So begins an article entitled “Serco thunders down the tracks: Traffic lights, rail services, atomic weapons, the time of day. This secretive company manages them all” from the Independent on Sunday, published in March 2002. The article goes on:

“While many people haven’t heard of Serco, almost everyone in this country will have come across its services. It is Serco that runs the speed cameras on the M25, and maintains the traffic signals on a third of motorways in the UK. Half of London’s traffic lights are run by Serco, as are all the signals in Dublin. Manchester’s tram service, Metrolink, and London’s Docklands Light Railway (DLR) are both Serco-operated. When you ring National Rail Enquiries, you will speak to a Serco employee. The company has also built hospitals and prisons.

“In fact, Serco is so ubiquitous, it even sets the time. It manages the National Physical Laboratory, which owns the atomic clock that gives us Greenwich Mean Time.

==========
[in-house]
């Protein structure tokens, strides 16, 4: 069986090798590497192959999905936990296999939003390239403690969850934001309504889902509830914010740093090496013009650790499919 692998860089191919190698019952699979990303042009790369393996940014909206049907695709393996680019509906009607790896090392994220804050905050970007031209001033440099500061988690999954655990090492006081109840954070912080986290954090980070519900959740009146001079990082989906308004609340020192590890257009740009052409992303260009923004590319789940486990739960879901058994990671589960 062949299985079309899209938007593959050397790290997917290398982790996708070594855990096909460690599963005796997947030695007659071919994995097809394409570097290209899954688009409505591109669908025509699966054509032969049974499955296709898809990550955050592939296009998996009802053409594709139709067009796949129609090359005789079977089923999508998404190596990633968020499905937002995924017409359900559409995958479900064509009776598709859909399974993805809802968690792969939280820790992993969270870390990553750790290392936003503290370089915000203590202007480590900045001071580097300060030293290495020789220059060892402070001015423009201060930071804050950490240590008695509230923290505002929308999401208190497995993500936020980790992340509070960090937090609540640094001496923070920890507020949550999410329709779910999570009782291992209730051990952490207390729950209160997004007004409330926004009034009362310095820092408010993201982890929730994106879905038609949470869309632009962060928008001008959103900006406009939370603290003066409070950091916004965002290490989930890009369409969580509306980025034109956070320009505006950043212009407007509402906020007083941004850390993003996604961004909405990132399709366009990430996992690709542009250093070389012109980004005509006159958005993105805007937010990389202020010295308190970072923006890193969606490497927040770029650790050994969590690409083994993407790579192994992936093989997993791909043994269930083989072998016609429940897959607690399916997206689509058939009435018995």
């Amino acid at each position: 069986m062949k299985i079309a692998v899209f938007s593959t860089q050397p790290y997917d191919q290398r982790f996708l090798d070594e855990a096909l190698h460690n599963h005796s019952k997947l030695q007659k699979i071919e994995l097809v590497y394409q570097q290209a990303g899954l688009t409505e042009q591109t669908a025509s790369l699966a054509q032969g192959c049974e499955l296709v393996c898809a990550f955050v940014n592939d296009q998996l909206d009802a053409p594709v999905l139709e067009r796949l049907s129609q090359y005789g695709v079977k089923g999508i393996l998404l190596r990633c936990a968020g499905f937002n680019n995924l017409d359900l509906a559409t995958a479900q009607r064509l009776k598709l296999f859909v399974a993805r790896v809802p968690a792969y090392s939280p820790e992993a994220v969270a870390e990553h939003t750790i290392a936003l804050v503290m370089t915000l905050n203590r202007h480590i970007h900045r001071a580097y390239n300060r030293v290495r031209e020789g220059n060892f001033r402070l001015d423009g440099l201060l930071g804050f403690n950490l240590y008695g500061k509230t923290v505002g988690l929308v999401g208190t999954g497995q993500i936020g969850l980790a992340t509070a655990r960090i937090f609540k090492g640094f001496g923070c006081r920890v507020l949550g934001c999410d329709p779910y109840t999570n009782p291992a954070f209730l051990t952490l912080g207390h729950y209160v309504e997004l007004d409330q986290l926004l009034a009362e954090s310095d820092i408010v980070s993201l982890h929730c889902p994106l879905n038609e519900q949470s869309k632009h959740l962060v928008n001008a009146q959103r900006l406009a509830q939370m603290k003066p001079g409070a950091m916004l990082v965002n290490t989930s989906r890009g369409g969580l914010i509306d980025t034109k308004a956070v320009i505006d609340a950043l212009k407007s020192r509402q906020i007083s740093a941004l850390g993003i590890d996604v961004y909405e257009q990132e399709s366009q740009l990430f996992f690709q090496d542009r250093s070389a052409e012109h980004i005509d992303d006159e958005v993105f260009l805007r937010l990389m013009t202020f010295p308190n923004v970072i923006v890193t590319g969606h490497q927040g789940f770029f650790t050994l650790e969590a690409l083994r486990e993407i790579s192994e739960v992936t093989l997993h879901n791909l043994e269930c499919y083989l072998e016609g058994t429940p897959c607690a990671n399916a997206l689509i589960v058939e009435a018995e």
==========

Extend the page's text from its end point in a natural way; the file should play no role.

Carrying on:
“You’d be forgiven for thinking Serco was a government ministry.”

This article was published almost a decade ago and yet Serco‘s involvement in running public services was so large and far-flung that comparison is already being made to “a government ministry”. So just how did Serco manage to expand so rapidly and yet so inconspicuously? Well, here’s a brief overview of their rise and rise, taken from the same article:

“As well as having a novel corporate culture, Serco also has an intriguing history. It started out in 1929 as the UK maintenance division of RCA, at the time a cinema and radio equipment company. In the late Fifties it got its first taste of top-secret government contracts. The Ministry of Defence needed a radio equipment specialist to design, build and run the four-minute warning system for nuclear attacks. RCA got the job and has been maintaining it since.

“But it was in the early Eighties that the government-related business really started taking off. Beeston takes up the story: ‘Mrs Thatcher had come in power in 1979 and began reducing public sector costs on a tax-reduction agenda and carrying out privatisation. One of biggest areas that was first turned to contractualisation was the Ministry of Defence.’

“Happily for Serco, Thatcher’s successors, John Major and Tony Blair, both exhibited a fondness for getting the private sector involved in the public sector.”